Have a backup plan

These days, having a password, whether it is strong or unpredictable, may not protect you from hackers. So instead, opt for two-factor authentication to ensure that your accounts have the maximum protection available. 

Two-factor authentication works by adding an extra layer of protection to your online accounts. To obtain account access, you must provide an additional log-in credential in addition to your username and password, and obtaining that second credential necessitates access to something that belongs to you.


Teach children to not share passwords

It goes without saying, but do not at any point share your password with anyone. As a parent, it is vital that you share with your children why online security is crucial and the part that a password plays in protecting private, personal and sensitive information. Tell them that they can only share their passwords with you and a trusted guardian.

Children need to know that they cannot share things like their home addresses and pictures of themselves and their families with just about anyone. Tell them the risks associated with being reckless with their passwords like leaked photos, medical and banking information and important documents that hackers can sell to third parties or use to blackmail them.

In addition, tell them to always inform you when they share their password, with whom and when, so if there is any security breach, it is easy to identify. If they share their password, be sure to change it as soon as possible, especially if they use it for multiple accounts. 

Parents also tend to record or write down passwords because they are too many, and they won’t remember them. While we advise against writing down your password, if you have to, do not keep it in obvious places like in drawers, on your desk, on the laptop or the fridge door. Instead, look for a secure location that only you would think of looking at. 

How To Remember All Passwords?

With the large number of passwords needed for social media, bank accounts, streaming services, email, and more, the toughest part of creating secure passwords for kids is remembering all of them. Writing them down is always a tempting option, but you run the risk of losing them, someone stealing them, or not having them with you when you need them (or getting hacked if you wrote them down digitally).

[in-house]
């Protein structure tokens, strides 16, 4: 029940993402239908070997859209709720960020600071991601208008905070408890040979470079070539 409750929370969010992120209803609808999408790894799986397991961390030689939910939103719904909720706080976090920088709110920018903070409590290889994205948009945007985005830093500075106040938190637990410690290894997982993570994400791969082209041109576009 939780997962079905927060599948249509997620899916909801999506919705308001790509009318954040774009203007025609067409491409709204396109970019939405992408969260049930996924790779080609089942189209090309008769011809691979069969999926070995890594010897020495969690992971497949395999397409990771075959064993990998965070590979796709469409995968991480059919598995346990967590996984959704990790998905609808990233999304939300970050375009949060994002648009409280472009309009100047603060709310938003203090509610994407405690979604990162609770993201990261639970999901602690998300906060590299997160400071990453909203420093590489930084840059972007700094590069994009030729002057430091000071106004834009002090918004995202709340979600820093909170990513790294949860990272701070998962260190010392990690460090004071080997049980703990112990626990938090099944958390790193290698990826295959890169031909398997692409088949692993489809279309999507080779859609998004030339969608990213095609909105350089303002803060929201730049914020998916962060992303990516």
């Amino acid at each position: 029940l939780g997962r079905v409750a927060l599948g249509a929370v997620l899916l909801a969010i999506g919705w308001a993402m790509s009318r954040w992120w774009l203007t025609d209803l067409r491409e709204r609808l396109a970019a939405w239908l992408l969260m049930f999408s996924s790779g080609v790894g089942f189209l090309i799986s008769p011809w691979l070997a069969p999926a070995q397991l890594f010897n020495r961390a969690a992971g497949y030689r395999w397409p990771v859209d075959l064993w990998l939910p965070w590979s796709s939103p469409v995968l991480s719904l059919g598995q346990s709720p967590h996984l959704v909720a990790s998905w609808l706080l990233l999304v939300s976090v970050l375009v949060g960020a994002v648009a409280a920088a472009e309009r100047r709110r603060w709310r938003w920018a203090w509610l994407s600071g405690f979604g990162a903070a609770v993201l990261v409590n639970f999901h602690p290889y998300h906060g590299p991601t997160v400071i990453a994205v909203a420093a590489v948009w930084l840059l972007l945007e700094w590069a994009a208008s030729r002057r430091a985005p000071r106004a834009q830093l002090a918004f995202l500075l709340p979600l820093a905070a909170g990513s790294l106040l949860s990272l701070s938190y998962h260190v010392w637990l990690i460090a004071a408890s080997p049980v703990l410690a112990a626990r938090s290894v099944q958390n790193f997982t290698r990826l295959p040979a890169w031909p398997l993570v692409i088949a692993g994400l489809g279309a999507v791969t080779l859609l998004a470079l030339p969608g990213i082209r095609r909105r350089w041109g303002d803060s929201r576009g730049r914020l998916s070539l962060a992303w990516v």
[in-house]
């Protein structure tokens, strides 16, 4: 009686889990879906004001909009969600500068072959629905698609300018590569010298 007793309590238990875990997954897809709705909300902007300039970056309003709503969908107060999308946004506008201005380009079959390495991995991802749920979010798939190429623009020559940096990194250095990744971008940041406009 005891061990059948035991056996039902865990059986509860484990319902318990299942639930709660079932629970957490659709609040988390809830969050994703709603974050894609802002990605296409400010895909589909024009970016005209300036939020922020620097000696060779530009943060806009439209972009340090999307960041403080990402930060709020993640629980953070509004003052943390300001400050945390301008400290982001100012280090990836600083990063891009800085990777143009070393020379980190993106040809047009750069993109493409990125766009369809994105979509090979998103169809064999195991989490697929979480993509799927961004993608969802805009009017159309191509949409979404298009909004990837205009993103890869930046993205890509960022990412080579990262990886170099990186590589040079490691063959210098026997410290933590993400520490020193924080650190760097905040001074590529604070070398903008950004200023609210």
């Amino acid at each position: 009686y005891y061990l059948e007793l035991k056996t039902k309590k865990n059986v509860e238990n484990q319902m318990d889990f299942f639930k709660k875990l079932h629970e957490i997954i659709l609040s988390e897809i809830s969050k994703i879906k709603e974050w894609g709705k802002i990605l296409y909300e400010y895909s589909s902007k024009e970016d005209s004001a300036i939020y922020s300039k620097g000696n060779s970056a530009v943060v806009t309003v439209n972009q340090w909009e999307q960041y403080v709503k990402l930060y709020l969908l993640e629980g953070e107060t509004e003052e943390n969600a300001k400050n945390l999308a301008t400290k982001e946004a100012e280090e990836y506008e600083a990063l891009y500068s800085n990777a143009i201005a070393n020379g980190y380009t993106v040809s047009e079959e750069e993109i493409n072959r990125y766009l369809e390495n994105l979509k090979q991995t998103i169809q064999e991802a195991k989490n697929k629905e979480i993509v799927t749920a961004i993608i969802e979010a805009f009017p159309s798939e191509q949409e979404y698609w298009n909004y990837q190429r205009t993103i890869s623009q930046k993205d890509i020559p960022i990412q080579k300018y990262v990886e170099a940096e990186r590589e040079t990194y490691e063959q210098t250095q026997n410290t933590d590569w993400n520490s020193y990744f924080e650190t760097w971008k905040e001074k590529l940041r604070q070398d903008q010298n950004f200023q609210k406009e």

We recommend making a pattern for all of your passwords that will allow you to remember them even if they are all unique.

As a simple example, all of your passwords could start with “IRDy_2Uz_=” (An abbreviated phrase you can remember- “I’m ready to use”), and then you could put an abbreviation for whatever you are logging into at the end (Amazon- AMZ) with a 0 after the first letter and the unique character that is equal to the number of letters in the abbreviated word at the end:

“IRDy_2Uz_=A0MZ^” – Amazon

“IRDy_2Uz_=F0ABK*” – Facebook

“IRDy_2Uz_=E0ML%” – Email

Is that confusing? Hopefully not too confusing to follow, but that’s what it takes to be secure. If you want some help and advice, consider also joining our Facebook group “Tech-Savvy Parenting” to discuss raising kids in the 21st century (and passwords) with other parents.

There are also several password manager programs that you can find via Googling if you want maximum security.

A Strong Password Isn’t Enough

Unfortunately, just having a strong password isn’t enough to guarantee your child’s safety. It would be best if you also informed them of phishing (the most common method of being “hacked”), online predators, and all of the other ways that they can be put at risk.

Parental control apps like MMGuardian are essential in protecting children by being vigilant and aware of password safety for kids or helping them to develop positive habits. MMGuardian allows the parents of children with Android phones to monitor their SMS, WhatsApp, and Facebook Messenger messages and keep a watchful eye on them from afar. MMGuardian will also send alerts to the parent if it detects any concerning conversation topics such as suicide, drugs, bullying, etc. As a result, parents don’t have to read every message constantly. In addition, there are many other valuable features such as web filtering, inappropriate picture detection, phone locking, app control, contact blocking, location, and more.

To get started with MMGuardian and receive a 14-day free trial, click here.